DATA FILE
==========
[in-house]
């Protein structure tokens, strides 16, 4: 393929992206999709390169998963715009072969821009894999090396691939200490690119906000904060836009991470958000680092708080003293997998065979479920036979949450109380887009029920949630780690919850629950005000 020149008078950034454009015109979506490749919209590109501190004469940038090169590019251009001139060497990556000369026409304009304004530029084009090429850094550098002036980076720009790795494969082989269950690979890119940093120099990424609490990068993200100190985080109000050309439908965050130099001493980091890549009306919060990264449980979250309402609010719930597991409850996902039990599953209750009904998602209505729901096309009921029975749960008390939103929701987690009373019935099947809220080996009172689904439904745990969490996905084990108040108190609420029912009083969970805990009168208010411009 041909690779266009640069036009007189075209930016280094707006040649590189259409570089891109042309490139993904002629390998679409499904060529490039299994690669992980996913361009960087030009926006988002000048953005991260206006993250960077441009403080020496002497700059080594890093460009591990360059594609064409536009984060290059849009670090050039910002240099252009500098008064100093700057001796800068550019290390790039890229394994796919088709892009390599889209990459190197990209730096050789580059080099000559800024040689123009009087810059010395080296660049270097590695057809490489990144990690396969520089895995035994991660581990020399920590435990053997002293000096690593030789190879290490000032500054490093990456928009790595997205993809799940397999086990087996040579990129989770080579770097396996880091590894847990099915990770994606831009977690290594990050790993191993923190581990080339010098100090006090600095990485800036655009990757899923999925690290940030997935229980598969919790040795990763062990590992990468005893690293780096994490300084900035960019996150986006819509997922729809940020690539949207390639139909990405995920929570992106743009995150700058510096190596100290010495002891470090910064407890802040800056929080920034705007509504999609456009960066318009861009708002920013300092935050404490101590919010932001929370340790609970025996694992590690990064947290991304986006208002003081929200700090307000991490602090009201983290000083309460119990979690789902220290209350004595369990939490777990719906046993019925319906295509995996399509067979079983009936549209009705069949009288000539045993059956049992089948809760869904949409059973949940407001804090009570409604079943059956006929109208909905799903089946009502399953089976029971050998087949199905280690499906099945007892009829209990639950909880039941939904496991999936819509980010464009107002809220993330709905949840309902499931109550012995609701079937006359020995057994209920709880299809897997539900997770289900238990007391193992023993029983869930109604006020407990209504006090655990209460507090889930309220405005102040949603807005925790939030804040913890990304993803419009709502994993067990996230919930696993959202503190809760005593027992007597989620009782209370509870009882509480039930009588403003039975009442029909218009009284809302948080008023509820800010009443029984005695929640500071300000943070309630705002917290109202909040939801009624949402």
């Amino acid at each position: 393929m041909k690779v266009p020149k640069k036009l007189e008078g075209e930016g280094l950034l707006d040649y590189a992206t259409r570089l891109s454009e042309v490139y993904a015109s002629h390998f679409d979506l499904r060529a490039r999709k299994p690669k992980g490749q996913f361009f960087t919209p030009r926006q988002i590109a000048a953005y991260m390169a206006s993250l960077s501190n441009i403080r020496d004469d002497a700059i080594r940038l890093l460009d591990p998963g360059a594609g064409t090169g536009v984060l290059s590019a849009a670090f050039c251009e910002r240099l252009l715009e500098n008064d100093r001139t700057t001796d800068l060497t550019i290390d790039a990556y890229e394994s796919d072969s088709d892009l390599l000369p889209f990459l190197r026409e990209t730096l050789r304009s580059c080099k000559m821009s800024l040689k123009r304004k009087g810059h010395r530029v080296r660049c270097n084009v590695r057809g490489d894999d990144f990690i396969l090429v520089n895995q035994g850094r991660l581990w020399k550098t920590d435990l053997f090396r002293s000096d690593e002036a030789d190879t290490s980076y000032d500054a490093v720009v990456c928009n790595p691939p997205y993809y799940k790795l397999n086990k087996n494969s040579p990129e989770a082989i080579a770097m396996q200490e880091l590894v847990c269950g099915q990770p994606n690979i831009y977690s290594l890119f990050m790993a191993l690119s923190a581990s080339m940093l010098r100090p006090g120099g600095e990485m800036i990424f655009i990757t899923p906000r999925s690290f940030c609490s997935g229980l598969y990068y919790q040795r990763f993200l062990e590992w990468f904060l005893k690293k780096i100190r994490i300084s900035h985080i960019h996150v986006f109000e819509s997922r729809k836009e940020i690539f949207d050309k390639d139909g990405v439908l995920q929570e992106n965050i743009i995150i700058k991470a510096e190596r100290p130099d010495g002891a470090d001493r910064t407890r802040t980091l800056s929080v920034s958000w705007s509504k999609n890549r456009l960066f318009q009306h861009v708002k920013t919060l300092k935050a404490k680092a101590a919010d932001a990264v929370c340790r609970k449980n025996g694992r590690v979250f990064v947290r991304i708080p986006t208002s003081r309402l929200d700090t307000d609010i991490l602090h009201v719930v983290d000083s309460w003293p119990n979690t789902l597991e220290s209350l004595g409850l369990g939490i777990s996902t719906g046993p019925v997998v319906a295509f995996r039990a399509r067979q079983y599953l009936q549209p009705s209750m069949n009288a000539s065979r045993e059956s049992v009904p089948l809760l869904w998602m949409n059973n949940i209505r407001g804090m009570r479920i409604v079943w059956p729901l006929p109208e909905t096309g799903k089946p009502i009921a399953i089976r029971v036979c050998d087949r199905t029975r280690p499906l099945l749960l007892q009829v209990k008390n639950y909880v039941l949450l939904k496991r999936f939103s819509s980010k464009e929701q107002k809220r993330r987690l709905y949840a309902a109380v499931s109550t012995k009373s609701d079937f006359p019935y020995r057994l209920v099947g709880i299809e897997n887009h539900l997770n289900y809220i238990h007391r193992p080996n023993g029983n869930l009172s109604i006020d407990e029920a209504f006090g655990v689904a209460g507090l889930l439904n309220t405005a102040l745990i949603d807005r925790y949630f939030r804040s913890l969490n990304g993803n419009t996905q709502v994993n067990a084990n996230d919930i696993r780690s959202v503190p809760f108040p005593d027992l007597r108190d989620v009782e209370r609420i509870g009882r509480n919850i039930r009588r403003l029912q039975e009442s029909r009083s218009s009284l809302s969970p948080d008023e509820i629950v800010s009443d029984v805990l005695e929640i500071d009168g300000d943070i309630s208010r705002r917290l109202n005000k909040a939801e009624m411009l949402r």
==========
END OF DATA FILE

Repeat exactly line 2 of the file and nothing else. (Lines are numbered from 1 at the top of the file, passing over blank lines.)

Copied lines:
């Protein structure tokens, strides 16, 4: 393929992206999709390169998963715009072969821009894999090396691939200490690119906000904060836009991470958000680092708080003293997998065979479920036979949450109380887009029920949630780690919850629950005000 020149008078950034454009015109979506490749919209590109501190004469940038090169590019251009001139060497990556000369026409304009304004530029084009090429850094550098002036980076720009790795494969082989269950690979890119940093120099990424609490990068993200100190985080109000050309439908965050130099001493980091890549009306919060990264449980979250309402609010719930597991409850996902039990599953209750009904998602209505729901096309009921029975749960008390939103929701987690009373019935099947809220080996009172689904439904745990969490996905084990108040108190609420029912009083969970805990009168208010411009 041909690779266009640069036009007189075209930016280094707006040649590189259409570089891109042309490139993904002629390998679409499904060529490039299994690669992980996913361009960087030009926006988002000048953005991260206006993250960077441009403080020496002497700059080594890093460009591990360059594609064409536009984060290059849009670090050039910002240099252009500098008064100093700057001796800068550019290390790039890229394994796919088709892009390599889209990459190197990209730096050789580059080099000559800024040689123009009087810059010395080296660049270097590695057809490489990144990690396969520089895995035994991660581990020399920590435990053997002293000096690593030789190879290490000032500054490093990456928009790595997205993809799940397999086990087996040579990129989770080579770097396996880091590894847990099915990770994606831009977690290594990050790993191993923190581990080339010098100090006090600095990485800036655009990757899923999925690290940030997935229980598969919790040795990763062990590992990468005893690293780096994490300084900035960019996150986006819509997922729809940020690539949207390639139909990405995920929570992106743009995150700058510096190596100290010495002891470090910064407890802040800056929080920034705007509504999609456009960066318009861009708002920013300092935050404490101590919010932001929370340790609970025996694992590690990064947290991304986006208002003081929200700090307000991490602090009201983290000083309460119990979690789902220290209350004595369990939490777990719906046993019925319906295509995996399509067979079983009936549209009705069949009288000539045993059956049992089948809760869904949409059973949940407001804090009570409604079943059956006929109208909905799903089946009502399953089976029971050998087949199905280690499906099945007892009829209990639950909880039941939904496991999936819509980010464009107002809220993330709905949840309902499931109550012995609701079937006359020995057994209920709880299809897997539900997770289900238990007391193992023993029983869930109604006020407990209504006090655990209460507090889930309220405005102040949603807005925790939030804040913890990304993803419009709502994993067990996230919930696993959202503190809760005593027992007597989620009782209370509870009882509480039930009588403003039975009442029909218009009284809302948080008023509820800010009443029984005695929640500071300000943070309630705002917290109202909040939801009624949402």